For the most part, even being at poverty level, and financially insecure, while on welfare; is still a dream life compared to those in many third world nations.
Imagine living in a world where you literally don't have enough crops to feed the people. Imagine having toxic water, and disease and illness so rampant that even the slightest of infections could cause death or widespread death.
That's a <i>”struggle”</i>.
For the rest of those on welfare? They're not going to die. They may not have it all, but they're not at risk for death.
Real <i>”struggling”</i> in America is caused by a catastrophe. Such as a natural disaster. Worst case scenarios, when those occur, people often times end up <i>”struggling”</i>.
Yes, some can use the system to get ahead but the majority of the time they become trapped in the cycle.
In fact, the system itself is rigged against anyone on welfare when you stop and think about it.
If they get rental assistance, utility assistance, and even food stamps while still working at a dead end job for minimum wage or near close to poverty levels of income?
They're making up for the income that the rest of us work hard for, without any assistance, and we're still behind after paying bills; in spite of working for what we have.
Welfare in itself allows people to become complacent, versus offering any real incentives to better their lives.
If they were to get a raise to, say, $15 an hour; they'd no longer be able to get that $400 a month in food stamps for them and their kids.
They'd lose the $750 a month rent voucher that allows them to live in an apartment or house at the taxpayer's expense, and they'd probably lose that medical card for their children as well.
So many that are on welfare are actually better off receiving the assistance and leeching off the system because of this; because they'd not gain much from a minor wage increase, and definitely not enough to make up for the loss of all the assistance.
It's a tragic reality, but it is indeed the truth. An inconvenient truth.
Without an incentive to better themselves, they'll inevitably stay in the system, feeding from the system, while raising their children through the system.
What values does that install into the mind of the child? What promises of success do they have, when they can see the benefits of living off the system, or in some cases outright manipulating the system.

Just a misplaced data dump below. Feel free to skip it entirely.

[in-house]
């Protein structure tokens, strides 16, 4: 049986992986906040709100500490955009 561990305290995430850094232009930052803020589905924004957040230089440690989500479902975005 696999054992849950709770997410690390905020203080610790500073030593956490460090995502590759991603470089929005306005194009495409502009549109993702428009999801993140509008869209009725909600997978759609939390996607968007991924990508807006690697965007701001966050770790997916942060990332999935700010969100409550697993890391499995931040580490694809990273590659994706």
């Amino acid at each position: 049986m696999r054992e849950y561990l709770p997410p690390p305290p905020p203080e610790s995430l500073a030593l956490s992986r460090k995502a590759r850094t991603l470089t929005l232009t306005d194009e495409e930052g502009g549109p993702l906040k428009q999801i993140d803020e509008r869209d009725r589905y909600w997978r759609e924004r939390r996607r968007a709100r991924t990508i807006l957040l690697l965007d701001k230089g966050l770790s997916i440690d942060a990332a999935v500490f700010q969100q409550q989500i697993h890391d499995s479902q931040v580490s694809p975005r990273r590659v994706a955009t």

Look everyone has the hardship, and it's a great country we live in that allows those who need help to get it, even though I am against welfare all together as a point of principle.
Our current system, however, holds Americans back, as an entire nation.
There should be incentives in place, as I mentioned, in order to promote achievement and success for those parties involved in receiving assistance, as well as those paying into the system to be able to have welfare at all.
How is it fair for a man to pay into the system for twenty years, for example, and he watches as someone else withdrawals off of it for twenty years without paying in?
The recipient should have a designated caseworker, who manages each individual case like you'd run a business.
Specific programs should be set into places such as the ability to place a welfare recipient into a trade school, to help bolster their livelihood and their career simultaneously.
If the caseworker would set goals, and the recipient was to accomplish those goals in order to continue to receive assistance, it would benefit that person and the system itself more than endless welfare measures.
Imagine if a welfare recipient were able to apprentice at a high paying trade, and jump out of welfare into a $25 an hour or more job.
They'd then be paying taxes back into the system, and be able to provide for their family on their own.
It would be a blessing. It's sort of, <i>”Give a man a fish, feed him for a day, teach a man to fish, feed him for his lifetime.”</i>
That's the essential difference between President Trump and President Obama; and if President Trump can properly tackle welfare reform, for the American people, it would truly help to <i>”Make America Great Again”</i>.